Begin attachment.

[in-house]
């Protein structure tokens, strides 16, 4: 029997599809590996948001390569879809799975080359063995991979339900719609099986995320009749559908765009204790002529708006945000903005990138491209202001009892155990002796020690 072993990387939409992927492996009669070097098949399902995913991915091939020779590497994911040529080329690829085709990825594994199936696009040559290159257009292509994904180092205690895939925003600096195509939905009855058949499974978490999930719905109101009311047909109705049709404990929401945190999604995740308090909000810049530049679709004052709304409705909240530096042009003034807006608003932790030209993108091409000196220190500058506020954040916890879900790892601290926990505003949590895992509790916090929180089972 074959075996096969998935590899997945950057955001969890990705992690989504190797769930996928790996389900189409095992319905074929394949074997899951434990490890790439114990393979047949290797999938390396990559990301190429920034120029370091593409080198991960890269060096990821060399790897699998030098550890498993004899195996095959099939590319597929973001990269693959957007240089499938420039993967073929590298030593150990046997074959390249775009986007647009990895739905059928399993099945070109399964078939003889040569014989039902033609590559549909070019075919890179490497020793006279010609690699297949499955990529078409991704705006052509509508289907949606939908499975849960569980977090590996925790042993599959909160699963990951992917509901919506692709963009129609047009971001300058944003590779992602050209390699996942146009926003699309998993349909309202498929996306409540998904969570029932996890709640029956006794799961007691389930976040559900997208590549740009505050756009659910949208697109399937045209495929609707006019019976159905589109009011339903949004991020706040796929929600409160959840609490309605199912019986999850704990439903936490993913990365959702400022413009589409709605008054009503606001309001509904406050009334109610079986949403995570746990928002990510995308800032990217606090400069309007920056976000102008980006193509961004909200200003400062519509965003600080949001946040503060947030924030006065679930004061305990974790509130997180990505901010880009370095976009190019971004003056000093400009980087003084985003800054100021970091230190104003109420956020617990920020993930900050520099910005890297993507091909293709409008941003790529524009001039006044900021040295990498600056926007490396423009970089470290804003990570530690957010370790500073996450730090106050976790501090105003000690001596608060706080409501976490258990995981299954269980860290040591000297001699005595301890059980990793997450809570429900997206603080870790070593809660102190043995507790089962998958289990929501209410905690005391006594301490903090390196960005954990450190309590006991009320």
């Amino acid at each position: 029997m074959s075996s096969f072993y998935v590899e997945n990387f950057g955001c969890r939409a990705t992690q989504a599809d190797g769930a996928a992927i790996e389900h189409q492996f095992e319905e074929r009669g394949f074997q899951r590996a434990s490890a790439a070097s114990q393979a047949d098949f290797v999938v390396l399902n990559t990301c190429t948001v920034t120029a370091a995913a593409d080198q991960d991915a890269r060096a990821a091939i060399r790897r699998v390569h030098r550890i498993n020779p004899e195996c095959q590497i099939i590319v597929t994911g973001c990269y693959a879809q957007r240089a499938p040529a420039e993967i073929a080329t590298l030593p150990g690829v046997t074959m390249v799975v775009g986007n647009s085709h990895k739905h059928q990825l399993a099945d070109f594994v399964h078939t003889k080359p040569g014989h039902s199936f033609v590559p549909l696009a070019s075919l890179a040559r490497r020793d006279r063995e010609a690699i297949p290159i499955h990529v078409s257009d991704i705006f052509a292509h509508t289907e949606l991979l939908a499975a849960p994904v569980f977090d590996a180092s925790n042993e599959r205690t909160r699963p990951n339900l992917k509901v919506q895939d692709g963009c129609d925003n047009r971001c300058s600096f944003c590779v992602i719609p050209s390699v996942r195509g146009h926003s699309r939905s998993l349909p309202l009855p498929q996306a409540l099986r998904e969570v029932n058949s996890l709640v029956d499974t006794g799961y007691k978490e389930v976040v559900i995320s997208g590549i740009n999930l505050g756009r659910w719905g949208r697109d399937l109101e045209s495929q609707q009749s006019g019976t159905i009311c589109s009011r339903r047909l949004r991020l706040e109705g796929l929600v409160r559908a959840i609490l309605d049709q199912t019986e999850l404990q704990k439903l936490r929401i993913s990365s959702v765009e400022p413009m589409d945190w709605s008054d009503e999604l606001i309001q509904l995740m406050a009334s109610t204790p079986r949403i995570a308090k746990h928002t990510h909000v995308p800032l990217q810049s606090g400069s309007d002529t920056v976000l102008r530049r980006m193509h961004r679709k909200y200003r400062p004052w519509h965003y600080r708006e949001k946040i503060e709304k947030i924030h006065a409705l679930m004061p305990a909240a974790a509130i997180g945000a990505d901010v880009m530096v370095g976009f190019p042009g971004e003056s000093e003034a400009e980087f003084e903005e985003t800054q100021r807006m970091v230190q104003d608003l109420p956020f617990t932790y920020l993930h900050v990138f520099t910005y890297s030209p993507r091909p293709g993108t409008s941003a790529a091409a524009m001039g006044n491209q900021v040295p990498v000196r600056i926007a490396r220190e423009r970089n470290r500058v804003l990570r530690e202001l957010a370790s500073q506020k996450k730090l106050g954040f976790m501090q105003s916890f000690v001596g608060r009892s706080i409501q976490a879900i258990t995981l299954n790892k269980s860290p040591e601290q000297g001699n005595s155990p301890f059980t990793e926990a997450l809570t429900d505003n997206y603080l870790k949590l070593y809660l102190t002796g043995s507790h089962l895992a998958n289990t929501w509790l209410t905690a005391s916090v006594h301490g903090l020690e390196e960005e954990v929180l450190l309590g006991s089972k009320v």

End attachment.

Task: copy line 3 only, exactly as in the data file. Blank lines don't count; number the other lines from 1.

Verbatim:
């Amino acid at each position: 029997m074959s075996s096969f072993y998935v590899e997945n990387f950057g955001c969890r939409a990705t992690q989504a599809d190797g769930a996928a992927i790996e389900h189409q492996f095992e319905e074929r009669g394949f074997q899951r590996a434990s490890a790439a070097s114990q393979a047949d098949f290797v999938v390396l399902n990559t990301c190429t948001v920034t120029a370091a995913a593409d080198q991960d991915a890269r060096a990821a091939i060399r790897r699998v390569h030098r550890i498993n020779p004899e195996c095959q590497i099939i590319v597929t994911g973001c990269y693959a879809q957007r240089a499938p040529a420039e993967i073929a080329t590298l030593p150990g690829v046997t074959m390249v799975v775009g986007n647009s085709h990895k739905h059928q990825l399993a099945d070109f594994v399964h078939t003889k080359p040569g014989h039902s199936f033609v590559p549909l696009a070019s075919l890179a040559r490497r020793d006279r063995e010609a690699i297949p290159i499955h990529v078409s257009d991704i705006f052509a292509h509508t289907e949606l991979l939908a499975a849960p994904v569980f977090d590996a180092s925790n042993e599959r205690t909160r699963p990951n339900l992917k509901v919506q895939d692709g963009c129609d925003n047009r971001c300058s600096f944003c590779v992602i719609p050209s390699v996942r195509g146009h926003s699309r939905s998993l349909p309202l009855p498929q996306a409540l099986r998904e969570v029932n058949s996890l709640v029956d499974t006794g799961y007691k978490e389930v976040v559900i995320s997208g590549i740009n999930l505050g756009r659910w719905g949208r697109d399937l109101e045209s495929q609707q009749s006019g019976t159905i009311c589109s009011r339903r047909l949004r991020l706040e109705g796929l929600v409160r559908a959840i609490l309605d049709q199912t019986e999850l404990q704990k439903l936490r929401i993913s990365s959702v765009e400022p413009m589409d945190w709605s008054d009503e999604l606001i309001q509904l995740m406050a009334s109610t204790p079986r949403i995570a308090k746990h928002t990510h909000v995308p800032l990217q810049s606090g400069s309007d002529t920056v976000l102008r530049r980006m193509h961004r679709k909200y200003r400062p004052w519509h965003y600080r708006e949001k946040i503060e709304k947030i924030h006065a409705l679930m004061p305990a909240a974790a509130i997180g945000a990505d901010v880009m530096v370095g976009f190019p042009g971004e003056s000093e003034a400009e980087f003084e903005e985003t800054q100021r807006m970091v230190q104003d608003l109420p956020f617990t932790y920020l993930h900050v990138f520099t910005y890297s030209p993507r091909p293709g993108t409008s941003a790529a091409a524009m001039g006044n491209q900021v040295p990498v000196r600056i926007a490396r220190e423009r970089n470290r500058v804003l990570r530690e202001l957010a370790s500073q506020k996450k730090l106050g954040f976790m501090q105003s916890f000690v001596g608060r009892s706080i409501q976490a879900i258990t995981l299954n790892k269980s860290p040591e601290q000297g001699n005595s155990p301890f059980t990793e926990a997450l809570t429900d505003n997206y603080l870790k949590l070593y809660l102190t002796g043995s507790h089962l895992a998958n289990t929501w509790l209410t905690a005391s916090v006594h301490g903090l020690e390196e960005e954990v929180l450190l309590g006991s089972k009320v």